It’s a disquieting issue. Disquieting is about the only word for it.
Ennis opens with a talking heads scene between Nick and his sidekick. They talk about the modern world, the Nazi, patriotism. Ennis does well with the sidekick. Nick needs someone to argue with over ideology. Makes for good dialogue too.
Then there’s the big battle scene. Except the big battle only last three pages; Ennis deals more with the lead-in to it. There’s a lot of detail in the lead-in. The battle is all for effect, to show how Nick experiences it.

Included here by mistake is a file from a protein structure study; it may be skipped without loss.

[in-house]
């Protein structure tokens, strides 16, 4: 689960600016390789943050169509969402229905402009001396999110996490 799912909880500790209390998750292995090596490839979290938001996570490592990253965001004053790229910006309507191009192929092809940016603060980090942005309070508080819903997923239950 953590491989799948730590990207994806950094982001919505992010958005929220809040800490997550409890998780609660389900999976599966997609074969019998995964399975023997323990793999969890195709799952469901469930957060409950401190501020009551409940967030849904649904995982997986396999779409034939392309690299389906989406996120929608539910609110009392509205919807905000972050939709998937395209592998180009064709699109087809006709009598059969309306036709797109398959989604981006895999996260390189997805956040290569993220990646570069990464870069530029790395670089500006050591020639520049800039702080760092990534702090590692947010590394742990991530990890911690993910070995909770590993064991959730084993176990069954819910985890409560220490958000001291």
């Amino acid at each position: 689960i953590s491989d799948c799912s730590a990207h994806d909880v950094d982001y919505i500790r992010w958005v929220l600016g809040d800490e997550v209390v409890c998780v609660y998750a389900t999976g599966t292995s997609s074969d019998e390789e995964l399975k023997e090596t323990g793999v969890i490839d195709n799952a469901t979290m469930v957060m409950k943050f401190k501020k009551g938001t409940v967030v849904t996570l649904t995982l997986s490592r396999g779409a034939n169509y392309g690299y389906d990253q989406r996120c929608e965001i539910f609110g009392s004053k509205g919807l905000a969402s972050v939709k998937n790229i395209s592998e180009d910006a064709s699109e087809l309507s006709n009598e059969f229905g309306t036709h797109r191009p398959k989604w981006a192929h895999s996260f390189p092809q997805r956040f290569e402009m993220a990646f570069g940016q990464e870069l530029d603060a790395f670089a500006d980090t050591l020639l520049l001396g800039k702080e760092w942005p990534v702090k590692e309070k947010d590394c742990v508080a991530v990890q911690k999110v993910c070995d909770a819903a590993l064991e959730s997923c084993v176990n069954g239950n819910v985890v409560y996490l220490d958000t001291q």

The finish has a couple more unexpected turns. The bigger one comes at the end with the soft cliffhanger, but there’s the way Ennis brings in the girl and the senator too. He’s taken all the glamour of out Nick Fury and he still manages to strip off a few more layers.
And Some People Left for Heaven Without Warning; writer, Garth Ennis; artist, Goran Parlov; colorist, Lee Loughridge; letterer, Rob Steen; editors, Sebastian Girner and Nick Lowe; publisher, MAX.